Early voting in New York City’s mayoral primary starts a week from tomorrow, and Randi Weingarten—yes, that one, the American Federation of Teachers president who has fought tooth and nail to prevent schools from reopening, and to hobble them with crazy restrictions when children were in fact allowed to return to classrooms—wants you to know she’s so very disappointed with mayoral contender Kathryn Garcia’s late-breaking support for lifting the city’s charter school cap.
I’m incredibly disappointed to see Kathryn Garcia go this route with charters. She’s embraced the unacceptable policy of lifting the charter cap in NYC. Now.. Two minutes be4 early voting starts. Wondering why? . https://t.co/QIEhMtuLkM
— Randi Weingarten (@rweingarten) June 3, 2021
Weingarten’s gall is remarkable given the fact that for many months she was a leading voice on the national stage arguing in favor of keeping schools shut, before then changing her tune and touting her preferred revisionist history rebranding herself as a longtime supporter of getting kids back in the classroom (which parents don’t buy, says Reason‘s Matt Welch).
On its merits, lifting the city’s charter school cap would be good policy—and popular among New Yorkers. A majority (54 percent) of Democrats who live in the five boroughs polled by the Benenson Group and pro-charter group StudentsFirstNY have a favorable view of charter schools, with 70 percent supporting raising the existing Albany-imposed cap. Black and Hispanic parents view charter schools even more favorably, with 75 percent of Hispanic Democrats supporting an increase in the city’s total number of charter schools. “For the 2019-20 school year, approximately 81,000 applications were submitted for approximately 33,000 available seats in NYC charter schools,” reports New York City Charter School Center.
You wonder why Ms. Garcia supports lifting the cap? There is a huge demand for school choice in NYC (52K on charter school wait lists). Now more than ever after you & others spent the past year blocking kids from the classroom. Low-income kids hurt the most. Never again. https://t.co/kCVrXxUke8
— Rob Astorino (@RobAstorino) June 4, 2021
That demand is not evenly distributed by borough. In Manhattan, the ratio of charter school applicants to seats is about 2–1; in the Bronx, that number is 3–1; in Queens, 4–1. For comparison, median household income in Manhattan is about $86,000 as of 2019. In the Bronx, it’s less than half that. So there’s pent-up demand coming disproportionately from boroughs where families are poorer and have fewer alternatives like private schools available to them.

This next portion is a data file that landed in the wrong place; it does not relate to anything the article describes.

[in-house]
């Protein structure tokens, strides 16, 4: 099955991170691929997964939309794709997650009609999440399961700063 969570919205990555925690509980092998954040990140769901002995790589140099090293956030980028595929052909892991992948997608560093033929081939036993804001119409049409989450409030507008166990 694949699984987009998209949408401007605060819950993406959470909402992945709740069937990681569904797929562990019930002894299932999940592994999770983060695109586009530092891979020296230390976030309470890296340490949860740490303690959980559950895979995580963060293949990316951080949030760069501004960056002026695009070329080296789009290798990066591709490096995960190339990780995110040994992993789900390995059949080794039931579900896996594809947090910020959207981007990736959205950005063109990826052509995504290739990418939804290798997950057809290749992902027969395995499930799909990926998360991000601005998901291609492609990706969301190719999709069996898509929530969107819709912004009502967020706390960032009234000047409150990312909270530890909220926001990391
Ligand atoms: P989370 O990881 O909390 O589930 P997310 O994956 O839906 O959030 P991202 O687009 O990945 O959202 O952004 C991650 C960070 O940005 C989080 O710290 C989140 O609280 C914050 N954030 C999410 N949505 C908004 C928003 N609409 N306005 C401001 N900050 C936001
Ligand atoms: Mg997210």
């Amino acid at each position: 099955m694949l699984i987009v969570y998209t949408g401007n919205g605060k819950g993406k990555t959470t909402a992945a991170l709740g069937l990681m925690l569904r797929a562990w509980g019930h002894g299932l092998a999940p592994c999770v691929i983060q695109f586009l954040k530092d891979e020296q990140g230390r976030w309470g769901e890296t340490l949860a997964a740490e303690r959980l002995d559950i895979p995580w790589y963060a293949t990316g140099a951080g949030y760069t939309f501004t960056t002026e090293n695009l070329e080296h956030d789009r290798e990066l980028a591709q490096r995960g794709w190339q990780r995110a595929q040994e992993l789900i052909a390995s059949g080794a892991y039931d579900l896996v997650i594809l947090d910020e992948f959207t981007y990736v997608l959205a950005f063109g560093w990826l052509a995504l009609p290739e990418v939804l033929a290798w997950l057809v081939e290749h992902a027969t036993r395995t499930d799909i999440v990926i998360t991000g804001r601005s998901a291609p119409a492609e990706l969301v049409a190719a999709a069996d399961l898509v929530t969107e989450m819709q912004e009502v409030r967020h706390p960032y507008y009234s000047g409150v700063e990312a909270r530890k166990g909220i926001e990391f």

Charter schools, which are capped at 460 by the legislature in Albany, with only 290 allocated for New York City, and the political battle that surrounds caps are predictable lobbying targets for teachers unions. Though demand is high in the city, there are 94 slots going unused in the rest of the state, as of 2021, that cannot be given to any of the five boroughs. In other words, legislators in Albany are making it so parents of New York City schoolchildren—who for a year have been kept out of school or forced to learn partially encased by plexiglass barriers or sent home with little notice whenever just a few cases are detected, because the schools must go through deep-cleaning that current COVID science fails to support—cannot pursue alternative educational options, because legislators and public-sector unions said so. What parents and kids want remains secondary, even after a year of teachers unions failing to cover themselves in glory.
I’m going in on this one more time. The answer to a year of disrupted, distressed, absent, & uneven schooling that has pushed hundreds of thousands of kids off of the radar is not to have fewer schools people want. It’s to have more schools people want. No caps. #believeinbetter https://t.co/FtQ1eMEhiX
— Derrell Bradford (@Dyrnwyn) June 4, 2021
Garcia, entrepreneur Andrew Yang, and Brooklyn Borough President Eric Adams are all leading the polls right now, but neither Yang nor Adams supports lifting the charter school cap.
Doing so would be wonderfully sensible policy that’s actually responsive to the needs of parents and children—needs that have been largely shunted aside since March 2020.